In the city of kings, you can stumble upon traces of old times in every corner. Old kings and queens seem to sing their stories from the pebbles, and Vistula river guards the city along with its dragon. Welcome to Kraków! Since it is a rich historical site and a former Polish capital city, Kraków has always been greatly important for Polish history and culture. If you are visiting Poland, it’s one of the must-visit places to put on your travel map. After all, here they outwitted a dragon and crowned more kings than anywhere else in Poland. What to see? What to do? How to navigate Kraków? More about it below!
Must-see, must-do, must-visit in Kraków
The Main Square
The Main Square is what Kraków is famous for. It’s one of the largest medieval town squares in Europe and it dates back to around 13th century. There are plenty of shops and restaurant around the area because it’s one of Kraków’s signature places. The pulse of the city beats the loudest in vibrant, lively area of The Main Square. All around the place, there are historic townhouses and churches. If you enjoy exploring the past, you’ll probably love it!
The Cloth Hall (Sukiennice), which has been a merchants’ trading place for years, is located in the middle of the square and makes one of the city’s iconic landmarks. Since you can still buy goods there, it’s always a good idea to visit it! While prices are higher there than anywhere else in Kraków, just taking a stroll around that historic building can be fun. After all, generations of merchants and buyers strolled around the very same grounds.
Navigating The Main Square in a wheelchair is not impossible, but it could definitely be much easier with an electric wheelchair. Manual wheelchairs could work, but with a lot of effort and possible stress. A city electric wheelchair like Blumil City should handle Kraków’s pavements with ease.
Saint Mary’s Church/ Saint Mary’s Basilica
Saint Mary’s Church is located in The Main Square, but it deserves a separate mention. It’s a gothic church, built in the 14th century, and it’s famous for the wooden altarpiece carved by Wit Stwosz. It’s a masterpiece of so-called sacred art, and it’s definitely worth seeing. Why? It’s rich in details and visually mindblowing, so let me just tell you: you have to see it for yourself! Since legends seem very much alive in Kraków, every hour you can hear a distinct a trumpet signal from the church’s tower. They play it in the memory of the 13th century’s trumpet player, who warned city inhabitants about the Mongol attack. He was shot while playing the instrument, but his dedication became immortal in Cracovian consciousness. In conclusion: Saint Mary’s Church is definitely a must-visit!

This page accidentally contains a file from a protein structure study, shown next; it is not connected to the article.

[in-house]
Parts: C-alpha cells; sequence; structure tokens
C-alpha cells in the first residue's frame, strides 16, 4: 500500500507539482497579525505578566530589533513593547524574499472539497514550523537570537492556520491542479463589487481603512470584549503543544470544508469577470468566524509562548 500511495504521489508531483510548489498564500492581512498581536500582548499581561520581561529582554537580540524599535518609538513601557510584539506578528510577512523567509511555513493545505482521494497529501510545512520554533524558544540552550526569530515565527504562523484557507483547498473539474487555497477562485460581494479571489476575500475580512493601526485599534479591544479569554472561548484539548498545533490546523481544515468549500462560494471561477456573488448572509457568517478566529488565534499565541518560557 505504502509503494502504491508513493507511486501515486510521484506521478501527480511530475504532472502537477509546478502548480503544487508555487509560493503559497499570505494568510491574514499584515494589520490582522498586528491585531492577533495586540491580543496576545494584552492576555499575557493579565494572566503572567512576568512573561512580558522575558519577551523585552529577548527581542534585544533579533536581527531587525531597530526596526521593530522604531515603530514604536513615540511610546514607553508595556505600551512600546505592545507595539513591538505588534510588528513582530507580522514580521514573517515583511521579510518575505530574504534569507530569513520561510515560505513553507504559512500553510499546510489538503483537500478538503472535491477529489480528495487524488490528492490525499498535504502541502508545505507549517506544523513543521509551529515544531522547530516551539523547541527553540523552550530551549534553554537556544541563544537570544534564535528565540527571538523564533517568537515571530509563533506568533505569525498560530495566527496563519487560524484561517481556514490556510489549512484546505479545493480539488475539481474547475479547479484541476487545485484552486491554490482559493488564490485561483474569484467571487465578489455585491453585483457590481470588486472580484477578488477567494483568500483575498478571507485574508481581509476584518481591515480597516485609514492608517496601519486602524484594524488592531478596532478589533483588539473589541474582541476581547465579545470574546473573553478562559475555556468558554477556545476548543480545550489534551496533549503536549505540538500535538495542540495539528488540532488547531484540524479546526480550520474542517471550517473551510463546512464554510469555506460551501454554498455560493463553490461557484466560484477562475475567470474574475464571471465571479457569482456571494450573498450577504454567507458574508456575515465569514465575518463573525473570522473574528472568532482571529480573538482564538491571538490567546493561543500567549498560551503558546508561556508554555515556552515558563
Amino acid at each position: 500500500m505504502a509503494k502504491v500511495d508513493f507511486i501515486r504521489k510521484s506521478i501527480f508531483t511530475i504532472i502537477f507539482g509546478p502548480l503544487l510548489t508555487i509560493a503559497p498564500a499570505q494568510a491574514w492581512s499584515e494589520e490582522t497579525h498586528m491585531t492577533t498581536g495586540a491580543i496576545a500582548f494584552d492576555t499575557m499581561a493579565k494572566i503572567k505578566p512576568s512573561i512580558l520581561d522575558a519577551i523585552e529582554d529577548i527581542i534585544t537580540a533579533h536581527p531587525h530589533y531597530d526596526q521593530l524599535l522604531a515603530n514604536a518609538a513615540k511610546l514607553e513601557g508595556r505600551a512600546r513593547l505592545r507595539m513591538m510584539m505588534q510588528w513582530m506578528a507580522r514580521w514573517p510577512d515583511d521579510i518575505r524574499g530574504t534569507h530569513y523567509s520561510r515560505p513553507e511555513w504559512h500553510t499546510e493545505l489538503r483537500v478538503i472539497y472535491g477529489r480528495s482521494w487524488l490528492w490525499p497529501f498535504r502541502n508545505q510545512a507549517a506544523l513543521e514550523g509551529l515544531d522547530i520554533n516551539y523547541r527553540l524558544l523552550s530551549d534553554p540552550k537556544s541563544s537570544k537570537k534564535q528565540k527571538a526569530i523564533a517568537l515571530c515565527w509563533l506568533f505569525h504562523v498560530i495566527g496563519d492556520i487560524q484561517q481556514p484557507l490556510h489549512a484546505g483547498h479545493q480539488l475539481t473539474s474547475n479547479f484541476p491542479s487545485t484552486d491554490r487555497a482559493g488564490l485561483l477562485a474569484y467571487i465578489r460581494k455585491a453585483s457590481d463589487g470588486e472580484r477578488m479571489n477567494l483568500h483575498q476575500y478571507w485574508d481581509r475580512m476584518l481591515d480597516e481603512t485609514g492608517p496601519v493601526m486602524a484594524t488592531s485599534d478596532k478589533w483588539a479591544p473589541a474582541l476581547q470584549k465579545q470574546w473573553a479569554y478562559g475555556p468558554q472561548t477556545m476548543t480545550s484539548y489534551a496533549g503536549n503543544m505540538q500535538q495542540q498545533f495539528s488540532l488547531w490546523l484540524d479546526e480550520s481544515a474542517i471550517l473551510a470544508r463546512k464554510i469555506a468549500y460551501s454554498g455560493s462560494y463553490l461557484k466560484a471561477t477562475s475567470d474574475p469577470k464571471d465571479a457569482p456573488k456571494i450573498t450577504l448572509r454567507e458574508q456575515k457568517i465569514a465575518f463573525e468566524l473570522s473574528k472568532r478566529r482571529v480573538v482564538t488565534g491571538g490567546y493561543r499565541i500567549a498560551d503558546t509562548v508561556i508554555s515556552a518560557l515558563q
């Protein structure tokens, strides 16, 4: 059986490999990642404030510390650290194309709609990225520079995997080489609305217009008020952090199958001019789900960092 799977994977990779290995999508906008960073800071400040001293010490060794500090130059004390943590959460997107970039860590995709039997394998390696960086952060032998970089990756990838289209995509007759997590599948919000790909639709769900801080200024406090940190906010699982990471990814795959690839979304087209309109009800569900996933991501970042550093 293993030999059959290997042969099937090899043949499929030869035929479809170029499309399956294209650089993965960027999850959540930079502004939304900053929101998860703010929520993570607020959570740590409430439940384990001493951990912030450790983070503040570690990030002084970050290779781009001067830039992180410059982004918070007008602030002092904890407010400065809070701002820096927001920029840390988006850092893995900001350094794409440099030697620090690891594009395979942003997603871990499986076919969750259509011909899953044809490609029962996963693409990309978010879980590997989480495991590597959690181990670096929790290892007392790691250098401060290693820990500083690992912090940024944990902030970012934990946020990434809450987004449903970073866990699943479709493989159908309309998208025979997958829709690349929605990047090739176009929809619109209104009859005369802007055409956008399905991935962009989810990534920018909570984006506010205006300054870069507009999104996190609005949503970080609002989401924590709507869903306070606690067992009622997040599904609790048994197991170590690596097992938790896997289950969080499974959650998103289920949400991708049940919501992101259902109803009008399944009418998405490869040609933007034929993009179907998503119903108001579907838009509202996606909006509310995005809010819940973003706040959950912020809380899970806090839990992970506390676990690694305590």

The Wawel Castle
The Wawel Castle is a castle residency, and probably one of the most important historic sites in Poland. Generations of Polish kings were crowned there, and many of them never left the castle, as their bodies forever lie at its premises. The Royal Castle has been a witness to many of historical events and has remained a popular travel destination for tourists from both native local and foreign tourists for years.
The Castle Museum holds great exhibitions of numerous art pieces, including a grand oriental exhibition. It represents several architectural styles, and in 1978 it was declared a UNESCO World Heritage Site.
As it lies on the hill, you can also admire the Kraków from above there, see the statue of a legendary dragon or relax by the Vistula river, which is nearby.
When spring kicks in, lots of people occupy the green space nearby the river and have a picnic. If you visit Kraków when it’s warm, that’s a great place to head to for an outdoor lunch! One thing is sure: whatever you do, do not miss out on The Wawel Castle.
Jewish District – Kazimierz
Kazimierz is the old Jewish district of Kraków. It was separated from the city by a great wall, and Jews were told to migrate there, rather than live in Kraków. They started a vivid community within Kazimierz’s walls and up to 19th century, it was booming with vibrant life, artistic creativity, and social activity. Around that time walls were destroyed, and Kazimierz became the Jewish district. Currently, the district has started its revival and it’s full of cafes, people, and laughter. Strolling around the old streets, we are transported back in time: straight to the times when it was the lively heart of Jewish culture. Definitely a place worth visiting!
Accessibility in Kraków (for manual and electric wheelchair users)
Generally speaking, Kraków is relatively wheelchair friendly for a city with a medieval character. Pavements are not always even, and pebblestone is often present, especially in older parts of the city. With a manual wheelchair, fully enjoying Kraków’s atmosphere could be a problem. In a city of even more medieval character – Prague – pebblestone was my worst enemy, so it’s the force to be reckoned with. With an electric wheelchair, however, especially a city electric wheelchair the situation should be manageable. After all, city electric wheelchair’s your best urban friend in every situation.
All in all, Kraków is one of these places in Poland, which you can’t miss. It’s insanely important in Polish culture and celebrates medieval history, culture, and art like no other place in Poland. In Kraków, folklore comes to life and Polish cuisine greets you around every corner. Even though sometimes the city’s too crowded and touristic, you might want to give it a try. After all, in The City of Kings, everybody can find a little bit of magic.
Don’t forget to check the latest Blumil electric wheelchair model – Blumil City. Why? Well, Blumil City is pavement-friendly, fast and pretty!